Prof. Paul Dourish is co-leading the newly established Intel Science and Technology Center (ISTC) for Social Computing at UC Irvine, together with UCI Anthropology and Law professor Bill Maurer and Scott Mainwaring of Intel Labs. Launched in late June 2012, the interdisciplinary center applies social science and humanities to the design and analysis of digital information. 

ISR research professor Walt Scacchi (Ph.D. ’81), received the Donald Bren School of ICS’s 2012 Distinguished Alumnus Award at the 42nd annual Lauds & Laurels ceremony in May.

This spring saw the re-launch of the ISR Research Forum, a one-day event designed to encourage industry-academia interactions, collaborative research, and technology transition.  Revamped with a new format featuring an ‘open house’ and quick 20 minute faculty research talks, the 2012 Forum was an enthusiastic success! 

During the week of March 26-30 ISR Prof. Walt Scacchi visited with Daegu, Korea government officials, industry leaders, and academic colleagues to discuss establishment of a long-term research collaboration with ISR.  The visits included a 30 minute meeting with the Mayor of Daegu City, Kim Bumil, who conveyed his personal interest in recognizing the win-win value of a long-term research relationship between Daegu and UCI.  Daegu City has been designated by the Korean national government as the IT Convergence Center for South Korea, which will focus on research, development, and commercialization of software-based systems for advanced health care and medical research, green energy, advanced manufacturing, embedded software applications for consumer electronics and automotive systems, and computer games and 3D virtual worlds.

On February 27, ISR Prof. Walt Scacchi delivered a half-day tutorial at GSAW 2012 on the topic of  “Using Open Source Software in Ground Systems.”  The tutorial addressed the state of the art in open source software development (OSSD) processes, work practices, and project community dynamics, and examined results from recent empirical studies of OSSD.  It was targeted towards software developers, system architects, project managers, program managers, and others.  The well-attended tutorial included participants from a mix of aerospace companies and government agencies.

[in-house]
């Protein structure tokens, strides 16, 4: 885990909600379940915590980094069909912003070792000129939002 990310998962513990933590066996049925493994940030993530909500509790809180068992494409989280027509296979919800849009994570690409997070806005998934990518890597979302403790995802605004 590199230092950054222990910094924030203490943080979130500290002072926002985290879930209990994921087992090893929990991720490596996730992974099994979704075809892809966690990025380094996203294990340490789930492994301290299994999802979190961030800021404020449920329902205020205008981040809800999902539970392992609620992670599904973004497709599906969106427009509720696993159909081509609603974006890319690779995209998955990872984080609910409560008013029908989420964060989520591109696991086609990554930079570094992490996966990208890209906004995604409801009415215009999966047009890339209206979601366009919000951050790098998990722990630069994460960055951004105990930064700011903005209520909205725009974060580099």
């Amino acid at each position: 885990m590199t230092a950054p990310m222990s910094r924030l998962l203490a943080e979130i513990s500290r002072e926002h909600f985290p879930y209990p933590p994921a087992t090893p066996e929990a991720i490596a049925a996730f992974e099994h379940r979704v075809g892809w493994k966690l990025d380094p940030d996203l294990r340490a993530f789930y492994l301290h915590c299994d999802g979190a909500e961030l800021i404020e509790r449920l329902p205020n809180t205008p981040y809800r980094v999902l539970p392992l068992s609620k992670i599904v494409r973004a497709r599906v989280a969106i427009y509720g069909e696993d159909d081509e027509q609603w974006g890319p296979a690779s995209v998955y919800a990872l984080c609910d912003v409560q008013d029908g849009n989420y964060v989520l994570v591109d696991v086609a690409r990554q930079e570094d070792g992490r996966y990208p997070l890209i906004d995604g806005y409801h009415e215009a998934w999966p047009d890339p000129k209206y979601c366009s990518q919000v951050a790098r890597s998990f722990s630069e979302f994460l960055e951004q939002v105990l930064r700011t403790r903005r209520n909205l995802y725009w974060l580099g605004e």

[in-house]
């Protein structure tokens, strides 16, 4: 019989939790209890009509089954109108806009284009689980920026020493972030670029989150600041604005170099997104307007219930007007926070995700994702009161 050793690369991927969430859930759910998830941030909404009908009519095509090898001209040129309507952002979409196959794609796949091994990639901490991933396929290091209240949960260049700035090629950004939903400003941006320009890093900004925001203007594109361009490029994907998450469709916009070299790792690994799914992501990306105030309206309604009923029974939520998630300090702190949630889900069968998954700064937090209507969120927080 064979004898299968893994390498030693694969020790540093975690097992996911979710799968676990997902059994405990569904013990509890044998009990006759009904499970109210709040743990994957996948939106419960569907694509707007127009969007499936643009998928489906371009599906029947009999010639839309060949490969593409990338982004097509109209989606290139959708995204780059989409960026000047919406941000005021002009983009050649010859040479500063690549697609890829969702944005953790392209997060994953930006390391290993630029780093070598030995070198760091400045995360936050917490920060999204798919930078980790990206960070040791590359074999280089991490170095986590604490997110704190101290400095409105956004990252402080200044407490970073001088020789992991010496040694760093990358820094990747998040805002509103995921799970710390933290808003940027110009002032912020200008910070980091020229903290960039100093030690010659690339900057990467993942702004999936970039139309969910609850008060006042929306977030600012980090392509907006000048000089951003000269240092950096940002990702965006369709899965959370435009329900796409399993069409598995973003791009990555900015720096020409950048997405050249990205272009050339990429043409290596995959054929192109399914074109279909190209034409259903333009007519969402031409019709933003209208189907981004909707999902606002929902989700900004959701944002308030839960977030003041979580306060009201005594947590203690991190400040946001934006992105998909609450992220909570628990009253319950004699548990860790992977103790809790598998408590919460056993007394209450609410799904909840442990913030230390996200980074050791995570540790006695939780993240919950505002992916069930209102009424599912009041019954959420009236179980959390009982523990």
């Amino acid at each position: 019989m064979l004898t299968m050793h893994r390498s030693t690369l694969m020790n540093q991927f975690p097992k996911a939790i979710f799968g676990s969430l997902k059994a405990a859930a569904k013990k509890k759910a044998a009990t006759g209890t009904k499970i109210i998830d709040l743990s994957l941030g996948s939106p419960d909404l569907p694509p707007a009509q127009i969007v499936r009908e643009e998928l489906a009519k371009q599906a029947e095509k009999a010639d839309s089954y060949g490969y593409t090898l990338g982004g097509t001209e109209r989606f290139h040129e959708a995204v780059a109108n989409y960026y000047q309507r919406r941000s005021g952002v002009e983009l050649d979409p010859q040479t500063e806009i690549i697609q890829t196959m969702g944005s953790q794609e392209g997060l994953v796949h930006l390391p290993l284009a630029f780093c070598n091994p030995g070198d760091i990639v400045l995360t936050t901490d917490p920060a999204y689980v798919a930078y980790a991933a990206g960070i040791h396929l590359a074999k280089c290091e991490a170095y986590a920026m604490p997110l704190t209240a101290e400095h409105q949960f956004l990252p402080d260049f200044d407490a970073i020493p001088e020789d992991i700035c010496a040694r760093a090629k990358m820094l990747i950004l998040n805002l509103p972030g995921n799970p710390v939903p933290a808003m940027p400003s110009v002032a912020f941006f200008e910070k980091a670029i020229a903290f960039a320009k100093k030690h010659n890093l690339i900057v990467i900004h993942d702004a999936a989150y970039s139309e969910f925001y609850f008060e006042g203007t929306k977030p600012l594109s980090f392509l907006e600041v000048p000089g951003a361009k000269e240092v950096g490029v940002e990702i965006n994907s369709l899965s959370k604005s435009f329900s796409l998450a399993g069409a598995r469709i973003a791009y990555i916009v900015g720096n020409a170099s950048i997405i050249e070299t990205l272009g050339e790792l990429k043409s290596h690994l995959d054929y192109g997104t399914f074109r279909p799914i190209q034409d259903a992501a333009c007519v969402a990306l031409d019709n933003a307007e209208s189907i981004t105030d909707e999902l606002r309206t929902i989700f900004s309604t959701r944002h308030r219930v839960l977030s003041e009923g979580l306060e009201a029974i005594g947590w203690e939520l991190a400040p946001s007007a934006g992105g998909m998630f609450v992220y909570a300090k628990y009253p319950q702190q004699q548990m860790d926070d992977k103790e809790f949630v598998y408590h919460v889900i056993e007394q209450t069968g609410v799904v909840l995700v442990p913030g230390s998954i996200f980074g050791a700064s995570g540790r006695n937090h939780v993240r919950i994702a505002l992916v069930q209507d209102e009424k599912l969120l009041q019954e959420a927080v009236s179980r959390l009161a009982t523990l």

I had the honor of chairing the ACM Conference on Systems, Programming, Languages and Applications: Software for Humanity (SPLASH/OOPSLA) this year.  That means that I was like a Producer, and got to do all the work behind the scenes to make the conference come to life.  After a year and a half of “programming,” I pressed “run” on October 21.  It’s a little crazy if you believe in agile.  A whole year and a half of designing and “programming,” with no testing whatsoever, no small chunks, just a long process of envisioning, estimating, guessing, coordinating, signing contracts, making decisions; then we unleash the event over 5 days with almost 600 people and hope for the best!

Whereas many view software system complexity, immensity, and dynamism as formidable difficulties, ISR Professor James A. Jones views these traits with excitement.  “Software is a living artifact — constantly changing — full of complexities and intricacies that are fascinating to imagine” says Jones.  He puts such imagination to work through his research, which assists developers in understanding how programs are behaving — both correctly and incorrectly — for performing maintenance tasks and for finding and fixing bugs.

In March 2011, Christoph Dorn from the Vienna University of Technology (TU Wien) in Austria joined ISR as a post-doctoral visiting researcher.  Dorn completed his Ph.D. on Adaptation Techniques in large-scale Service-oriented Systems in 2009 and continued as a post-doctoral researcher at the Distributed Systems Group (TU Wien).

ISR continued its tradition of participating in the Ground System Architectures Workshop (GSAW), which is sponsored by The Aerospace Corporation – one of ISR’s long-time supporters.  GSAW has been held in cooperation with ISR since 2003. GSAW 2011 was held February 28-March 3 in Los Angeles. 

During the past decade, USC Professor and ISR Faculty Associate, Nenad Medvidović has been looking at the role software engineering plays—and should play—in the emerging, related fields of grid computing and, more recently, cloud computing.  Medvidović’s recent collaborative work with Yuriy Brun, his former Ph.D. student and currently an NSF CRA Postdoctoral Computing Innovation Fellow at the University of Washington, has focused on providing security and privacy guarantees to users of inherently insecure clouds.  In this effort, which grew out of a collaborative research project with Director Richard N.